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  • February 03, 2013
    By Peter Keough

    This Is Not a Film

    Under house arrest in Tehran, Iranian auteur Jafar Panahi managed to smuggle his film This Is Not a Film (2012; 7:30 pm ) out of the country by putting it on a flashdrive and sticking it in a cake. Under house arrest in China, world-renowned artist Ai Weiwei gets his message out via Twitter and other ironic acts of subversion, as seen in Alison Klayman's Ai Weiwei: Never Sorry (2012; 5:30 + 9:15).

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  • January 31, 2013
    By Peter Keough

    Beasts of the Southern Wild

    Benh Zeitlin's debut feature Beasts of the Southern Wild (2012; 3:30 + 7:30 pm) raised some eyebrows by scoring Oscar nominations for Best Picture, Director, Actress, and Screenplay. Eagle-Tribune film critic Greg Vellante will explain the appeal of this sui generis, magical-realist tale of moonshine, squalid poverty, childhood innocence, and environmental disaster as it opens the Brattle Theatre's "(Some of) The Best of 2012" series.

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  • January 26, 2013
    By Peter Keough

    Documentaries remain the hottest genre in filmmaking today, and The DocYard continues to bring the best and most recent to their series at the Brattle Theatre. On Monday night they present Jason Tippett and Elizabeth Mimms's debut feature Only the Young (2012), a poetic study of teenagers growing up in the economically blighted setting of a small, Southern California desert town.

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  • January 25, 2013
    By Peter Keough

    Well, it's not so different now, as many have tried and failed to reproduce the surreal, absurdist hilarity of the ingenious clowns celebrated in Monty Python Week! at the Brattle Theatre. Every evening, in tandem with screenings of A Liar's Autobiography: The Untrue Story of Monty Python's Graham Chapman, Bill (son of Terry) Jones's documentary about the late member of the troupe, they'll present a classic film from the Python canon, starting Saturday, January 26 with - what else? - the potpourri of skits that made them famous, And Now for Something Completely Different (1971).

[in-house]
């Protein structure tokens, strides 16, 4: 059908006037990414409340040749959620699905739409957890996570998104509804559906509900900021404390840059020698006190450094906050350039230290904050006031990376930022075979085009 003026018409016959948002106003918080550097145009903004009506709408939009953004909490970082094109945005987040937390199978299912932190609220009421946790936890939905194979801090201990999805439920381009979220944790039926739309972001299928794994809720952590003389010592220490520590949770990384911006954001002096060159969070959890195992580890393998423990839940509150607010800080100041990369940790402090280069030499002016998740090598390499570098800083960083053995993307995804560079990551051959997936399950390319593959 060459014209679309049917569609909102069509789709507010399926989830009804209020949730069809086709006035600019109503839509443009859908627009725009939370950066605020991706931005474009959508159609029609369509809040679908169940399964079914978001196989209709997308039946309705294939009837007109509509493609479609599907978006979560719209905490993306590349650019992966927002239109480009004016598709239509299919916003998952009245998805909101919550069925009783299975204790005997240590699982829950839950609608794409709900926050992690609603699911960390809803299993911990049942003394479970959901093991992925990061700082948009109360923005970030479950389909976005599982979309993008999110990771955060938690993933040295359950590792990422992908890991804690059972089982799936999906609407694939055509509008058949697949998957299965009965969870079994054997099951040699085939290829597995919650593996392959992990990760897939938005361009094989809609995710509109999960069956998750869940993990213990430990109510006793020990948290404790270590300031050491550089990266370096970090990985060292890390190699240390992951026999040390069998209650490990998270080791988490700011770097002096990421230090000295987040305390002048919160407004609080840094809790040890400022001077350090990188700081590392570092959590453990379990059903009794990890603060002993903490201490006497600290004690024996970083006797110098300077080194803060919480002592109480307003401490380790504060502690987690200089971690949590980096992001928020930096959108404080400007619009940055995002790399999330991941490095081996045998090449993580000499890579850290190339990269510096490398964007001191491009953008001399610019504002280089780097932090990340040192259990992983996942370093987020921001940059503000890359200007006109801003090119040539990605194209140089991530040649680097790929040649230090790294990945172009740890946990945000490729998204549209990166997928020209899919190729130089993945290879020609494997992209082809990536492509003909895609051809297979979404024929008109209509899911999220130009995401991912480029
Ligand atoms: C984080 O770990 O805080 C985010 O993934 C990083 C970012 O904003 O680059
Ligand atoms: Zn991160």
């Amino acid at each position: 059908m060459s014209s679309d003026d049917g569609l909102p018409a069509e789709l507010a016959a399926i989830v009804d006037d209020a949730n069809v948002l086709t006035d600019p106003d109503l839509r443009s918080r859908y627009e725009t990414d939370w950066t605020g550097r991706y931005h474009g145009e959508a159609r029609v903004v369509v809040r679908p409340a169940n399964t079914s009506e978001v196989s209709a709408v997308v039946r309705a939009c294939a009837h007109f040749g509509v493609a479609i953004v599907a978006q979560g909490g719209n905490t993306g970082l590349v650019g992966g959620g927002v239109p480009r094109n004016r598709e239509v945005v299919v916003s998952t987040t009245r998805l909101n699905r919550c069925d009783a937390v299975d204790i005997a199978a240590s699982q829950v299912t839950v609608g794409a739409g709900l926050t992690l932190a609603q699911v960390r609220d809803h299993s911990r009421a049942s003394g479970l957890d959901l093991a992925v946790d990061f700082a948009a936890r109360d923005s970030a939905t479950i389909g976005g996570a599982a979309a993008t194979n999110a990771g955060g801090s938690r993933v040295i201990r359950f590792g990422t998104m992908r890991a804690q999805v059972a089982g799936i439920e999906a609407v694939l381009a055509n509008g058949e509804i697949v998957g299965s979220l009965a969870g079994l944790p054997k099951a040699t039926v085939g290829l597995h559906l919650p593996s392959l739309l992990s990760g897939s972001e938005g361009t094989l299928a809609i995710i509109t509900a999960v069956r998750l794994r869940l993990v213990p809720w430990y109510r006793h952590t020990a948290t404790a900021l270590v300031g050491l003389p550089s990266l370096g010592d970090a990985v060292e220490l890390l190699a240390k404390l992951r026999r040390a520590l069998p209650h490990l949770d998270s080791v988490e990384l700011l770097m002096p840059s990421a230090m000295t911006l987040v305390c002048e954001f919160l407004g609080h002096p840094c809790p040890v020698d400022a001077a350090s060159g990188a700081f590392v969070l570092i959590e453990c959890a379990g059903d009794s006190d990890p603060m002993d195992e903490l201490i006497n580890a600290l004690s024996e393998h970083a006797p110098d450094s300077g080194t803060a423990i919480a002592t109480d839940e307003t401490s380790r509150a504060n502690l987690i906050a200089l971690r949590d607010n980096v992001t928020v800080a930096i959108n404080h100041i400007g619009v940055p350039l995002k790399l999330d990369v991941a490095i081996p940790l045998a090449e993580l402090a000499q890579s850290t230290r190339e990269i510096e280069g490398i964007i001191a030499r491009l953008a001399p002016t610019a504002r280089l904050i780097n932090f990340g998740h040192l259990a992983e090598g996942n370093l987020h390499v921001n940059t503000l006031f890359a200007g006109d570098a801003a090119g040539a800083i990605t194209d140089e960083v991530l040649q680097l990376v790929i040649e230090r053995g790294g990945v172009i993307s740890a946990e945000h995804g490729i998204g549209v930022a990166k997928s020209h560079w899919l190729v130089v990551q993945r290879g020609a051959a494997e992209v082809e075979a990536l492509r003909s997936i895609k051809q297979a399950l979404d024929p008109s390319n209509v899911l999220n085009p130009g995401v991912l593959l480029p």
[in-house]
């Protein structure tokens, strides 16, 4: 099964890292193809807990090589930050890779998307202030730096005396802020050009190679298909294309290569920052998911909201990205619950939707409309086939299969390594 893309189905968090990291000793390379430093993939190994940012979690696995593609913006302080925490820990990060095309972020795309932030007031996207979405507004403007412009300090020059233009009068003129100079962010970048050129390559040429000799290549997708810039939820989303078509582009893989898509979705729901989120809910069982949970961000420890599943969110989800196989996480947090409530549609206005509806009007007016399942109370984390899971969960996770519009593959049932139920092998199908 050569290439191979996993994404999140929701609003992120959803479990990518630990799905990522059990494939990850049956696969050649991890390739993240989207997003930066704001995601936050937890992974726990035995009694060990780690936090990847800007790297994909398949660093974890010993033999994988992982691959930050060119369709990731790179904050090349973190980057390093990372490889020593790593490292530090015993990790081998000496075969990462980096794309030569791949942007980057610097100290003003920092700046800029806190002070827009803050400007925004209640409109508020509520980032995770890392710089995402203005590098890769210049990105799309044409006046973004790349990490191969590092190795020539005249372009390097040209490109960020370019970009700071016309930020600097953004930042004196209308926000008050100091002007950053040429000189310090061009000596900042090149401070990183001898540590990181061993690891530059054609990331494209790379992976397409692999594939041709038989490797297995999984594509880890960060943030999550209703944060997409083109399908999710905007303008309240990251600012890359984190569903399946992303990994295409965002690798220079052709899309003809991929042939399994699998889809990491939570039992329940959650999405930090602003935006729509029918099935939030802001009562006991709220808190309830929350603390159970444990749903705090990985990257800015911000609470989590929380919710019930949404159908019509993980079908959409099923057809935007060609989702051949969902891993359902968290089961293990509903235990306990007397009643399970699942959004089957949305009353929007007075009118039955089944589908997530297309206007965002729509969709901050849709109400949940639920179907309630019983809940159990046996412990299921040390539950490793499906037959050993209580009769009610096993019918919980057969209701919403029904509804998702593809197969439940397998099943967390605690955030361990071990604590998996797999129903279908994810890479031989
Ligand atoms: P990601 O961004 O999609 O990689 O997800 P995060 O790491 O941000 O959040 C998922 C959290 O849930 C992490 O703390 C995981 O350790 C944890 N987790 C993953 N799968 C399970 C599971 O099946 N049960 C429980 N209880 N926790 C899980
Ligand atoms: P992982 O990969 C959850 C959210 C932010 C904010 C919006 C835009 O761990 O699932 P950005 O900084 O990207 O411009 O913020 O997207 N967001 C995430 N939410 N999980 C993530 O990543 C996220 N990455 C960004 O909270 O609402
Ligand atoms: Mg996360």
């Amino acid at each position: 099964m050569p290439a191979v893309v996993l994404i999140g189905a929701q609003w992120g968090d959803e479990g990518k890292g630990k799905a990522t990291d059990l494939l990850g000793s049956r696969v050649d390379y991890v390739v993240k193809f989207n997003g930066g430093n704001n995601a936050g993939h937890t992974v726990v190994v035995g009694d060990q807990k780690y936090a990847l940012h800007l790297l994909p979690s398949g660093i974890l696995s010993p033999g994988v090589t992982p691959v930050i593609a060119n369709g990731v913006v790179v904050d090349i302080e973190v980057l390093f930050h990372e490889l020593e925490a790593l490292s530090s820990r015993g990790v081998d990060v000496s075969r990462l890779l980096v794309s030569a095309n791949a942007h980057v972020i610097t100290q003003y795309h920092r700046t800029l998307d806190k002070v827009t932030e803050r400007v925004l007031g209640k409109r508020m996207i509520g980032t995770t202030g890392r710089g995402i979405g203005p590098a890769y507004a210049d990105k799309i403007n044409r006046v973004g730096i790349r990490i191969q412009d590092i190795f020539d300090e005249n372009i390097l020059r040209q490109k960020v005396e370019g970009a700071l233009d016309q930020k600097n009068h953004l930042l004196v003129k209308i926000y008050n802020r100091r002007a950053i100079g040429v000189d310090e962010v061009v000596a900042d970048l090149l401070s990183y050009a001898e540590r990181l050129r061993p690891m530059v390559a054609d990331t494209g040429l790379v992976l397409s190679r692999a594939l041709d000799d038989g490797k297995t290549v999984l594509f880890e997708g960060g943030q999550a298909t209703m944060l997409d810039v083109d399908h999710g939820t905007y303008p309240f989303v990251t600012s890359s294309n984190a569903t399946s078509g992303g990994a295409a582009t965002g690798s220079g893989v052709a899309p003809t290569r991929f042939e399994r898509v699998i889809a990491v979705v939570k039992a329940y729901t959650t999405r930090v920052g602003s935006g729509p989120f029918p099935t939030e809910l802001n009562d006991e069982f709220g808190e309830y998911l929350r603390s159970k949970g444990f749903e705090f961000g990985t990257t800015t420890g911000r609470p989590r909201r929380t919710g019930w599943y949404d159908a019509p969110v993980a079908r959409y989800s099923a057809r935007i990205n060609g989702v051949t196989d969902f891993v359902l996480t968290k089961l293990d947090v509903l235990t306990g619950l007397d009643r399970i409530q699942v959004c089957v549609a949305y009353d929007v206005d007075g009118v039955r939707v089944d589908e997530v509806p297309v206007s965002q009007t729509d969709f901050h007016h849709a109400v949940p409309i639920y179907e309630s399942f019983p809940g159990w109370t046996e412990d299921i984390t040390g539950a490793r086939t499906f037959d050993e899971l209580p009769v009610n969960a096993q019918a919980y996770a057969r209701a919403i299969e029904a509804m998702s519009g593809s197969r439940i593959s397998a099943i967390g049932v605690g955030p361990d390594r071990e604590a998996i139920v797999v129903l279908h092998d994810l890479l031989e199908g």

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  • January 23, 2013
    By Peter Keough

    The Brattle's "Dead of Winter: Satan on the Screen" comes to a diabolical climax with Roman Polanski's sardonic, twisted masterpiece, Rosemary's Baby (1968). Adapted from the Ira Levin novel, it doesn't need many special effects to evoke the chill of pure evil in its story of a young couple (Mia Farrow and John Cassavettes) who make friends with some interesting neighbors when they move into the creepy Dakota (a/k/a "Bramford") building in an otherworldly Upper West Side Manhattan.

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  • January 17, 2013
    By Peter Keough

    The cold weather makes everyone long to visit someplace warm, but the Brattle might be taking that impulse to infernal extremes with their series "Dead of Winter: Satan on Screen." Their round-up of hellacious hits begins today with the European cut of Ridley Scott's Legend (1985), in which Tom Cruise plays a hero who must save his land from a demon played by Tim Curry.

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  • January 10, 2013
    By Peter Keough

    Not so long ago Paul Thomas Anderson's brilliant, bizarre, and beautiful parable about a whacked-out WWII vet (Joachim Phoenix) and the charismatic founder of a Scientology-like cult (Philip Seymour Hoffman) was seen as an Oscar shoo-in. It's since been eclipsed by other wannabes, but don't be surprised when in a decade or two it makes it into Sight & Sound's Ten Best List.